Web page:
Richmond American is even focusing on affordability when it opens its first neighborhood in Lake Las Vegas with its single-family and town home projects in Amberrock with prices in the high $200,000s.
“I think the builders that have done the best in Lake Las Vegas have had some type of niche of all single-story or the builders have some affordability out there that has done well,” Bloom said. “Both our 25-foot home and urban duplexes are great lock-and-leave homes. We are looking at affordability no matter what.”
Future trend for affordability
Bill Ramsey, a principal at the Denver-based architectural firm KTGY Group, said he expects Nevada to adopt zoning changes that have been used in California to help with affordability. Accessory dwelling units (ADUs), as they are called, are part of the new wave and can be designed into any home, he said.
“I think that’s going to trickle into the Las Vegas market quickly and give people an affordable option they can lease out the space or have a roommate with them,” Ramsey said. “We’re not seeing it yet, but I would be very surprised if we’re not going to see a large push to the acceptance of ADUs in Las Vegas and Nevada as a whole. It’s almost like a secondary living space with a kitchen and it’s something that’s attached and part of the dwelling. The zoning in Vegas doesn’t allow for a true secondary dwelling to be attached to a single-family home. There’s been conversations about extending that to Nevada, and I think this would accelerate that. It would be huge for affordability.”
In California, the primary owner must live in the home, but it doesn’t say which space they live in, Ramsey said.
There are a lot of empty nesters or people who don’t need the large house and live in the smaller accessory dwelling unit will rent out the primary portion of the residence for income, he said.
“It helps with affordability and housing shortage in general when you house two families when you could historically house one,” Ramsey said. “It’s a huge help with the housing shortage.”
Those ADUs can be as small as 200 square feet but are typically in the 300 to 500 square feet range and larger. National builders are seeing that California trend and the possibilities, he said.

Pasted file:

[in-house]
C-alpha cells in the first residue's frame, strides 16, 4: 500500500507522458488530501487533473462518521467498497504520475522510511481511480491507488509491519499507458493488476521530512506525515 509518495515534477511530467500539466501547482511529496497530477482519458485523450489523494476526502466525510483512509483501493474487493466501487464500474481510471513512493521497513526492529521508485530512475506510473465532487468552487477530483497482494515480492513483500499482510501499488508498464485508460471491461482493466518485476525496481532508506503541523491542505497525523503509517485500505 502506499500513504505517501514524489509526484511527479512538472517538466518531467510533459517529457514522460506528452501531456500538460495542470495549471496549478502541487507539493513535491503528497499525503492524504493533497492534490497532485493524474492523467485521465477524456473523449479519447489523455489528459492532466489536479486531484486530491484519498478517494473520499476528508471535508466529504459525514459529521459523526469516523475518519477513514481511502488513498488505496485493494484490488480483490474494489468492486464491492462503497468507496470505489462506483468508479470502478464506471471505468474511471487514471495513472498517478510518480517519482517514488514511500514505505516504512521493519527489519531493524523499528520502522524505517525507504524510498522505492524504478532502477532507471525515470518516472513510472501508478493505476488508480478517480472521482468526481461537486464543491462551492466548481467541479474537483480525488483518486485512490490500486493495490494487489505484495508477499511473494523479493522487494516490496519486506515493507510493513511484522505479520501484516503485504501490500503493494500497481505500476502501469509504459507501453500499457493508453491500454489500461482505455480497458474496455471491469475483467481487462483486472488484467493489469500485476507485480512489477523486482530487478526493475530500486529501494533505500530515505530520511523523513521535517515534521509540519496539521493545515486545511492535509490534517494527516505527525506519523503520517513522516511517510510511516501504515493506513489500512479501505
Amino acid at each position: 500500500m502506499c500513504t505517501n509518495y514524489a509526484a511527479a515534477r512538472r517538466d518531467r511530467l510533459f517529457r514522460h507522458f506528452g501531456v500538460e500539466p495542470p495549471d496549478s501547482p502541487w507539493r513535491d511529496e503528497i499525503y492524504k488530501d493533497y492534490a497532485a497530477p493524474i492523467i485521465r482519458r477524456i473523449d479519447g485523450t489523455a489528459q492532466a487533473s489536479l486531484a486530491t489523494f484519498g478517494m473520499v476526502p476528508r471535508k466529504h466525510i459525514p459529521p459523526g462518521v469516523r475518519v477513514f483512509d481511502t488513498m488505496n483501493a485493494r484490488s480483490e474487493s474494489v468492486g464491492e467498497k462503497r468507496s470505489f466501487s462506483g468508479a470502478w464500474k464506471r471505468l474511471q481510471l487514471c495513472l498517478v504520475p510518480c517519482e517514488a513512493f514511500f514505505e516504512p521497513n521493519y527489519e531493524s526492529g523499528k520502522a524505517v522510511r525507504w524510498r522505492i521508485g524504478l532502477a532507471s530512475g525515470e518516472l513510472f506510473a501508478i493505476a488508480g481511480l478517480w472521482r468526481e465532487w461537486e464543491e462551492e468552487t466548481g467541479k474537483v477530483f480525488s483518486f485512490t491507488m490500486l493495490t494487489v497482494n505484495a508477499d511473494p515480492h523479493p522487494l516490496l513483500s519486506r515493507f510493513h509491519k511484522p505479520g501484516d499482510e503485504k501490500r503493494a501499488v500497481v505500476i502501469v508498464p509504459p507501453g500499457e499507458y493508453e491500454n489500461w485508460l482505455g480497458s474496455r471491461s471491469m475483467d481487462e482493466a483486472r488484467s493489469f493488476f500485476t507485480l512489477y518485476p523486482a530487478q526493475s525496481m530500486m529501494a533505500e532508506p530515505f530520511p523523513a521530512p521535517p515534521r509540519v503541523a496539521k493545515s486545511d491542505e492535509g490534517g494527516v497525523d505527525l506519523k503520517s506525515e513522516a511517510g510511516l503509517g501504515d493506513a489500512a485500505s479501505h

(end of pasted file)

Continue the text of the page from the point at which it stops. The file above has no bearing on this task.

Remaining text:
“If you wanted to design a 1,600-square-foot house, you can flop an ADU onto that,” Ramsey said. “It’s not only part of large houses. It helps a ton with affordability, and I am confident it will be adopted in the next few years based on the success in California. Good or bad, whatever happens in California trickles out to neighboring states.”
“Coming through this on the other side, there’s been a lot of discussions in Las Vegas about creative design and higher density solutions with more progressive designs.”
Ken Perlman, a principal with John Burns Consulting, said another growing trend to help with affordability will be rent-to-build homes that have a small presence in Las Vegas so far. That along with smaller and more affordable homes will get more millennials to buy, he said.
“The builders that are going to be successful going forward are the ones who can combine density and affordability with a little bit of opportunity for space and social distancing,” Perlman said. “That is the code. You are dealing with some profound economic distress and ultimately we hope the market comes back sooner than later. If that happens, that doesn’t equate to bigger and more expensive homes. It equates to creating good spaces that people can live in and call their homes at prices they can afford.”
The final take
While sales have picked up and buyer traffic at model homes has increased as Nevada reopened its economy in May and casinos started reopening June 4, Kunec called Las Vegas “resilient” and although it might take longer than expected, he “believes it will be a great rebound when we do.” The market is positioned because there’s not a lot of housing on the market and being built and as demand picks up, “that’s a positive recipe and much different than the last downturn,” he said. Affordability will help lead the way, he said.
“We can come out of this really strong,” Kunec said. “The last time there was a ton of inventory on the market and a different situation. Once we get through this, it will be a great market.”